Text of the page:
Bizarre reason supermarket shopper scored two free pies

Brooke Rolfe
·News Reporter
·2-min read

A shopper claimed he was given two free pies out of the blue by a manager of a Woolworths supermarket who took a particular liking to his appearance. 

Corporate Lawyer Lesedi Mphahlele boasted to Twitter about scoring two pepper steak pies for free after a store manager at a Johannesburg Woolworths store, in South Africa, noticed how well dressed he was. 

"Random shout out to the manager of Woolworths SA Craighall who last week gave me two pepper steak pies for R0.00 because 'I was dressed well'," he tweeted on April 15. 

He shared a photo of the two pies and a receipt proving that he wasn't charged any money for them.

Lesedi Mphahlele pictured alongside a photo inside the Woolworths store.
The lawyer encourages his followers to dress nicer for their trip to the grocery store. Source: Twitter/Google Maps

Woolworths South Africa is a separate company to Woolworths in Australia, which opted not to divulge if there were any similar initiatives in place locally.

More than a hundred people responded to his tweet, some begging for more details about the outfit that wowed the manager.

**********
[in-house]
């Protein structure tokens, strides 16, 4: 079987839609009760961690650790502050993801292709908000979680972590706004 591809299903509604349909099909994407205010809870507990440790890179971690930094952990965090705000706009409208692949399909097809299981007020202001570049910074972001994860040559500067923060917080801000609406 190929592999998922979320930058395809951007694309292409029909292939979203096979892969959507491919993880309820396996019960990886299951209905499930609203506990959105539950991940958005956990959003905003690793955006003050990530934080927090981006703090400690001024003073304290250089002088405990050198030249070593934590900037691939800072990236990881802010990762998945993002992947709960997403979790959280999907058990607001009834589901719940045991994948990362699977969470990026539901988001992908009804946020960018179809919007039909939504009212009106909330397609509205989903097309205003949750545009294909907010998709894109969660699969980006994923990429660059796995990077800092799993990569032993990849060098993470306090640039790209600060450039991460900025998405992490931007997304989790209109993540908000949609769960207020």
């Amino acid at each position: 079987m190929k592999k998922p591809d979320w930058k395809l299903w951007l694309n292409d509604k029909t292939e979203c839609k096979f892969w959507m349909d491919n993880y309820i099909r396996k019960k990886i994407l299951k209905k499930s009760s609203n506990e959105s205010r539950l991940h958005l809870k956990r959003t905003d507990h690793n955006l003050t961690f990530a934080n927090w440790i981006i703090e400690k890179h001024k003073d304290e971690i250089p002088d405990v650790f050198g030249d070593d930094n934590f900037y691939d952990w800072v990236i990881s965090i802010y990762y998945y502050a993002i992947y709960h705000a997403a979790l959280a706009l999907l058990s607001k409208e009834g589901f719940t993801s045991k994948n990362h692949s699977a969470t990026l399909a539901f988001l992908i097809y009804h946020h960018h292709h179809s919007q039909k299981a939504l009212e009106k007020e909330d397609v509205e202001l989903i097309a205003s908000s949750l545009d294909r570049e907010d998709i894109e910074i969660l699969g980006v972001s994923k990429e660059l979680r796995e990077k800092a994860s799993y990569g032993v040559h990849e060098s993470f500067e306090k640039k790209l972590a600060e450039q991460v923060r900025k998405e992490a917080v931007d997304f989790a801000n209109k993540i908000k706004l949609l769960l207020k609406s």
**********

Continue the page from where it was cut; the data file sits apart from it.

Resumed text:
"Would have loved to see the drip fit instead of the pies," one wrote. 

"Not helping if you did not take a pic of how you looked! Lucky you," another said. 

Others said they were sad to think of all the free food they could have missed out on because of their grocery shopping outfit choices. 

"So going to the shops in sweats is keeping me from free food?" one wrote. 

Despite rampant inquisition, Mr Mphahlele kept his cards close to his chest, choosing not to reveal what he wore the day he scored the freebies. 

Photo of a hand holding two pies and a Woolworths SA receipt.
Lesedi Mphahlele shared this photo as proof he received two pepper steak pies for free. Source: Twitter/LesMph

Instead, he encouraged his audience to "just make sure you’re looking ravishing" when visiting Woolworths. 

Some expressed doubts that Woolworths managers in South Africa were allowed to give away items for free. 

Many came to the defence of Mr Mphahlele, explaining that it was up to each manager's discretion to occasionally void the cost of items as part of Woolworths South Africa's customer retention policy. 

Mr Mphahlele responded to the naysayers by asserting it was "clear most people are not familiar with customer retention policies". 

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